For Lovers of Lev Grossman's The Magicians

Nora Fischer’s dissertation is stalled and her boyfriend is about to marry another woman.  During a miserable weekend at a friend’s wedding, Nora wanders off and walks through a portal into a different world where she’s transformed from a drab grad student into a stunning beauty.  Before long, she has a set of glamorous new friends and her romance with gorgeous, masterful Raclin is heating up. It’s almost too good to be true.  Then the elegant veneer shatters. Nora’s new fantasy world turns darker, a fairy tale gone incredibly wrong. Making it here will take skills Nora never learned in graduate school. Her only real ally—and a reluctant one at that—is the magician Aruendiel, a grim, reclusive figure with a biting tongue and a shrouded past. And it will take her becoming Aruendiel’s student—and learning magic herself—to survive. When a passage home finally opens, Nora must weigh her "real life" against the dangerous power of love and magic.  The Thinking Woman's Guide To Real Magic by Emily Baker is an enchanting and imaginative new story that is uniquely its own.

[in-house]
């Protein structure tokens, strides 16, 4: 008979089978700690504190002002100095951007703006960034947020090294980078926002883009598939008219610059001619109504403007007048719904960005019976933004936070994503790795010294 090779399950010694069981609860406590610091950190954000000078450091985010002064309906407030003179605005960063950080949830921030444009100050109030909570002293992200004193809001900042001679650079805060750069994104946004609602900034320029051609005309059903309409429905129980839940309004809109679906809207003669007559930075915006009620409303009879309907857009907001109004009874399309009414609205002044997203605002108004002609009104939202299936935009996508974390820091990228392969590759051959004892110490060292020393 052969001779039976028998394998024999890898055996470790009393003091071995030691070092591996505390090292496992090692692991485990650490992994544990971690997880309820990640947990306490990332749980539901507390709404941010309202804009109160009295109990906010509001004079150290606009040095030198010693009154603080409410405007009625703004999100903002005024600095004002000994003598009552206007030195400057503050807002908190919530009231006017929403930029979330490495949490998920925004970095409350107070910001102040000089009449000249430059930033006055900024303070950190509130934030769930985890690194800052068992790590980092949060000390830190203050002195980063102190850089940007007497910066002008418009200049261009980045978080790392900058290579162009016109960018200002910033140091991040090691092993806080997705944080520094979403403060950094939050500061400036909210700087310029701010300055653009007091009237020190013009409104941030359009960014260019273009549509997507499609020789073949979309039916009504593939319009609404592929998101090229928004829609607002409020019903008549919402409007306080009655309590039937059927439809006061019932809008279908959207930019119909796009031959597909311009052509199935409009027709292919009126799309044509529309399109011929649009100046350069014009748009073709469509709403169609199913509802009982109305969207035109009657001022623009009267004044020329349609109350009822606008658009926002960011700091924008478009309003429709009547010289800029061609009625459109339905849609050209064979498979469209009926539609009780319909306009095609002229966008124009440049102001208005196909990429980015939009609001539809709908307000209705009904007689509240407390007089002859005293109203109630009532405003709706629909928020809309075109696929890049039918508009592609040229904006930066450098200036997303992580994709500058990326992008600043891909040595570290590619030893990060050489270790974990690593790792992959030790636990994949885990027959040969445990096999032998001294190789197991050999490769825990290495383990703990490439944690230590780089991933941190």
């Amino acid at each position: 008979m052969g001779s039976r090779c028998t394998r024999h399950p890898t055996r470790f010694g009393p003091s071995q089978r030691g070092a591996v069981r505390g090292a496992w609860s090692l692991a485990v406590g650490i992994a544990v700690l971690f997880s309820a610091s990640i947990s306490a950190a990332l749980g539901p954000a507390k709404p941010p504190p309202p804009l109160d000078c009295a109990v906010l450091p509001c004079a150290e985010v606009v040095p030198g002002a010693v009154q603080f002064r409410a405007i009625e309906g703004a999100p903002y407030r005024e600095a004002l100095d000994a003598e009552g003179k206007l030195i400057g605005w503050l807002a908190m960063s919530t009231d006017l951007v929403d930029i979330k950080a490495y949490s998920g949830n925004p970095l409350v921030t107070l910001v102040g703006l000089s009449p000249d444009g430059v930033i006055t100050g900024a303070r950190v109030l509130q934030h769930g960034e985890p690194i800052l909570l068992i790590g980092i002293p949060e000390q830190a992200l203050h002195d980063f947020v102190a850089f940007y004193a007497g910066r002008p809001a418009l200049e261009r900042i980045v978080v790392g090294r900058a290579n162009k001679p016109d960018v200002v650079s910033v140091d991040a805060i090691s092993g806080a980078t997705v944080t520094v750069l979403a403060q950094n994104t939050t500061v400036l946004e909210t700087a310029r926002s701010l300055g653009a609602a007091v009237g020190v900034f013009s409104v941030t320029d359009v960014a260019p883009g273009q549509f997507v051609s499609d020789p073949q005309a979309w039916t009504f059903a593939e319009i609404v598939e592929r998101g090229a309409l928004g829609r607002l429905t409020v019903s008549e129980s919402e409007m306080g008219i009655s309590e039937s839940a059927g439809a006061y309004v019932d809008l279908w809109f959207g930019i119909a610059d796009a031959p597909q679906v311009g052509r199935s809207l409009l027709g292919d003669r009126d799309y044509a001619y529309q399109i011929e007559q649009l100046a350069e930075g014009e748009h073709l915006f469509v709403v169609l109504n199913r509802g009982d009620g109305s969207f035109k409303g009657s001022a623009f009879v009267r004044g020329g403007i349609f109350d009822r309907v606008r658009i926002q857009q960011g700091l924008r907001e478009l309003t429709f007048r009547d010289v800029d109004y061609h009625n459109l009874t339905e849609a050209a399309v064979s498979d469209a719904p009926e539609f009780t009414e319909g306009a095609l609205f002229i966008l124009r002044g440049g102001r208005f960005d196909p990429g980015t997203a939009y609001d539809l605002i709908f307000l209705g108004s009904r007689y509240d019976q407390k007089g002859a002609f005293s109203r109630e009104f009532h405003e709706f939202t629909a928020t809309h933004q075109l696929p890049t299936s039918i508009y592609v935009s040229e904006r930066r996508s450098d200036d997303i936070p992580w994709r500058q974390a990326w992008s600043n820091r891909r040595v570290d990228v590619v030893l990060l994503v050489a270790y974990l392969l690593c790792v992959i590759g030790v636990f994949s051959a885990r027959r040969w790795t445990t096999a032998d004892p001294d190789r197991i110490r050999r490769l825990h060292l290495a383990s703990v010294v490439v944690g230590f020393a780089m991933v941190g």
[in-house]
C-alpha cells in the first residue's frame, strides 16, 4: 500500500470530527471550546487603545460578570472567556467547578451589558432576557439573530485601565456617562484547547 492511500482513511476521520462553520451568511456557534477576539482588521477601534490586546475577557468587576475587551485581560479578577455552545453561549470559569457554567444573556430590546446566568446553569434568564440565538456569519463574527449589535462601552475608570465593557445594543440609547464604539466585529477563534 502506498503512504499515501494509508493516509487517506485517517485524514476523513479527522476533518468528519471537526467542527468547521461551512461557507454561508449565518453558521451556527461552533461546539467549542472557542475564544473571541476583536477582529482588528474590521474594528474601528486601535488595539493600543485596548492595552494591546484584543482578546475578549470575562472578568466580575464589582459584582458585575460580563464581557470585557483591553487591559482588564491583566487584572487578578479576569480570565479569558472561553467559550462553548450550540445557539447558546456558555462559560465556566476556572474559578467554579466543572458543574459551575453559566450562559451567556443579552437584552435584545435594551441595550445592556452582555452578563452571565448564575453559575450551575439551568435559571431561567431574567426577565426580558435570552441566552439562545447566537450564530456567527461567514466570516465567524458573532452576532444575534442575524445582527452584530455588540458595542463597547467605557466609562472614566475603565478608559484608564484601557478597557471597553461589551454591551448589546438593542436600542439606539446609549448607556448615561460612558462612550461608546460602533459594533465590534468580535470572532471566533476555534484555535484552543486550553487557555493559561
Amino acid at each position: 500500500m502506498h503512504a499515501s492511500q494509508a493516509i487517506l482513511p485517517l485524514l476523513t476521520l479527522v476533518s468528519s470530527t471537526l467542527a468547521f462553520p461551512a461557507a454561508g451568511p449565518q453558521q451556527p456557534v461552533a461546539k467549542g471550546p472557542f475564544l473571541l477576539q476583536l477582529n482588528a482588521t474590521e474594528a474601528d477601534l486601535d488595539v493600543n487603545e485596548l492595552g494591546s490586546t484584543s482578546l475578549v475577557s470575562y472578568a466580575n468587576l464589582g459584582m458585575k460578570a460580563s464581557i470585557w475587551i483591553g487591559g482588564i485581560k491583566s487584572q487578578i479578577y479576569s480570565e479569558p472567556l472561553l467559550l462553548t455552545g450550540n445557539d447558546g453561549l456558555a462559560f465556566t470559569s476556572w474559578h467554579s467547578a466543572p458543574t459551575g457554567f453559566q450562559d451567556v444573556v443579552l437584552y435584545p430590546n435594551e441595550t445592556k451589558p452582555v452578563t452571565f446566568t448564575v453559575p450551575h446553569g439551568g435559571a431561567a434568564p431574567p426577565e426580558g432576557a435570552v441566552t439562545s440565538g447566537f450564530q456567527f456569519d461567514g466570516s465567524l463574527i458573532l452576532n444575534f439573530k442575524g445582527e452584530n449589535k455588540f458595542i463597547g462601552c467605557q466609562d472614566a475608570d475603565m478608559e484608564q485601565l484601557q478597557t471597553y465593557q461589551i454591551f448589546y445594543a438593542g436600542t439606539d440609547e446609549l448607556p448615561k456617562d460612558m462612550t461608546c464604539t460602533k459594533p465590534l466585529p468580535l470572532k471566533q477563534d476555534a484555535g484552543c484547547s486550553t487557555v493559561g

Cheesemaker's Tall Tale

According to Spanish legend, El Cid was valiant and faithful knight to a king who unjustly exiled him.  In reality, El Cid was a mercenary and was a more self-interested individual that the one portrayed in epic poetry, ballads, and film.  What does this have to do with a guy named Ambrosio Molinos who made excellent artisan cheese in a small Spanish village for a short time in the late 20th century?  More than you may think!  Michael Paterniti's The Telling Room is an exploration of the author's decade long attempt to write about Molinos and his famous Paramo de Guzman cheese.  Paterniti first heard about Molinos while he worked for a gourmet deli in Ann Arbor, Michigan.  Infuatuated with Molinos and his cheese, Paterniti years later moves his small family to a remote village only to become blocked and unable to finish his book.  Clearly, he worked his was through the dilemma but only after overcoming his reluctance to investigate the facts behind Molinos' story which turns out to be - surprise- not the perfect knight anymore than El Cid was. This lovely and rollicking tale is full of charm and provides an insight into the storytellers whose magic makes reality bearable.

Haunting Mystery